When news surfaced that MTV’s newest reality show was filmed in Washington Heights, it more or less broke the Latin Internet. Or the Latinternet, as we like to call it. Newsfeeds and Twitter timelines were flooded with opinions: it was authentic or it wasn’t authentic enough. It was white-washing The Heights or it was providing a refreshing break from stereotypes. Etc. Et al. Even Remezcla’s own Joel Moya weighed in on the premiere. Here at Remezcla, we intend to keep the dialogue going with weekly recaps of the episodes from people best positioned to comment on the show: Washington Heights residents. First up: writer Roz Baron recaps episode 4 (for an episode 3 recap, check out the summary by our friends at Uptown Collective).
The Love Birds
Could one have counted their chickens before they’ve hatched? Well, that’s the question we viewers ponder during this week’s episode of Washington Heights. In episode 4, we see a post conspicuous make-out session between Ludwin and Frankie – and despite having genuine feelings for each other, one must ask: will this last? As Sara Martinez writing on Uptown Collective pointed out – will this become the Latin equivalent to Ross and Rachel from Friends?
In comparison to Ludwin’s prior relationship, this new situation with Frankie is a complete 180. Both seem to be hitting it off well; both are social butterflies; both seem to be goal oriented, so what’s the problem?
During the course of the show, both Ludwin and Frankie play with the idea of the relationship becoming more serious – but then analyze it to death. Ludwin has a lot on his plate with his portfolio and his brother’s pending prison sentence; Frankie doesn’t want to revert to past relationship mistakes (diving into a relationship too quickly). However, we viewers can sense that she harbors deeper feelings than she leds on – oh, to be twenty again.
Cain and Abel
Fred and Rico also go through their own fits of drama this week. The two go at it when discussing Ludwin’s personal life. Rico doesn’t feel it necessary to be committed much like his friend Ludwin and younger brother Fred – but Fred is convinced that that’s how his older brother sees everything – especially is future acting career. A heated fight between the two ensues; cheap shots and low blows are thrown, leaving Rico feeling disenchanted about the acting classes Fred paid for.
On the opposite spectrum, we see Ludwin’s inner turmoil and guilt about his younger brother’s future prison sentence. Both express their fears and concerns for Alexis – and ponder what life would be like post incarceration.
Love, Peace and Bochinche
Audubon being the show’s peacemaker, takes the initiative to set things right between the two bothers – and surprisingly enough, is successful. The brothers make amends and everything goes back to the same ol’ bochinche on Audobon’s stoop. For some reason, everyone on this show seems to always crowd outside of Audbon’s building like a bunch of viejas sin oficio, discussing the whole Ludwin/Frankie situation. Audubon is convinced that both parties should just keep it casual because of Ludwin’s ‘free spirited’ nature. Reyna believes that they should keep it casual too, but knowing Frankie, she knows she’s going to want a serious relationship down the road. Taylor has reservations about the couple as well, but offers this interesting insight: “Sometimes you can meet the right person at the wrong the time.” And the plot thickens…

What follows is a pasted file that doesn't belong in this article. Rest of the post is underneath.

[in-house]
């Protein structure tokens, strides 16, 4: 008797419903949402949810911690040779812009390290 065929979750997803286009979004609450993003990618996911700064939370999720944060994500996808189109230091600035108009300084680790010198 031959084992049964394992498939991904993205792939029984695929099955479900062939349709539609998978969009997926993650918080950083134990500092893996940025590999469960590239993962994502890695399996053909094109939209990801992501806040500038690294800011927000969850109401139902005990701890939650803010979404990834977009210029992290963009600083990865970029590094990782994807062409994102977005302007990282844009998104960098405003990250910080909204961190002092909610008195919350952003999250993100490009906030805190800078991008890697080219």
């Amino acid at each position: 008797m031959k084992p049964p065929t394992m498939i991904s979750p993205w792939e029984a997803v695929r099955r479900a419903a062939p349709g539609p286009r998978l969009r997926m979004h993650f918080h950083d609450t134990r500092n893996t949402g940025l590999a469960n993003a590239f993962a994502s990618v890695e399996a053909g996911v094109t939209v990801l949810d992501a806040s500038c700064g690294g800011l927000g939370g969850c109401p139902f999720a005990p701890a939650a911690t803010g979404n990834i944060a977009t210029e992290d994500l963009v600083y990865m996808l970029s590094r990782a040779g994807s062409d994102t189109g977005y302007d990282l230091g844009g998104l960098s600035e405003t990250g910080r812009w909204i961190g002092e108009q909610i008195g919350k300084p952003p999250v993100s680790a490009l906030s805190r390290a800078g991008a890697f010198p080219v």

In between all the drama, we see these beautiful shots of the neighborhood, and see how family life is ingrained into the lives of these individuals. There’s this one particular scene that really resonates with me – in this one particular scene, we see Ludwin visiting his mom (I’m assuming, because he referred to her as his mother) selling frozen icies at her usual street corner, in unbearable hot weather. In previous episodes, we’ve seen family life from the home aspect; here we see how dedicated the parents are to the work ethic and how they will withstand obstacles (like horrible wretched weather) to provide for their children. These instances of family life is what makes this show relatable to me as a viewer – and is what truly separates the show from regular MTV programming. Okay, that’s all. I’m off my soapbox.
Back to the #Drama
The episode ends with the gang meeting up at Altus Cafe – a swanky local bar & lounge. Everyone seems to be all hunky-dory until we see Ludwin pulling the typical guy move: flirting with other girls in front of Frankie. She sees his shenanigans and decides to remove herself from the situation. Does this spell the end for these two? Does Ludwin prefer tumultuous relationships to healthy ones? Are Ludwin and Frankie simply better off as friends? Stay tuned…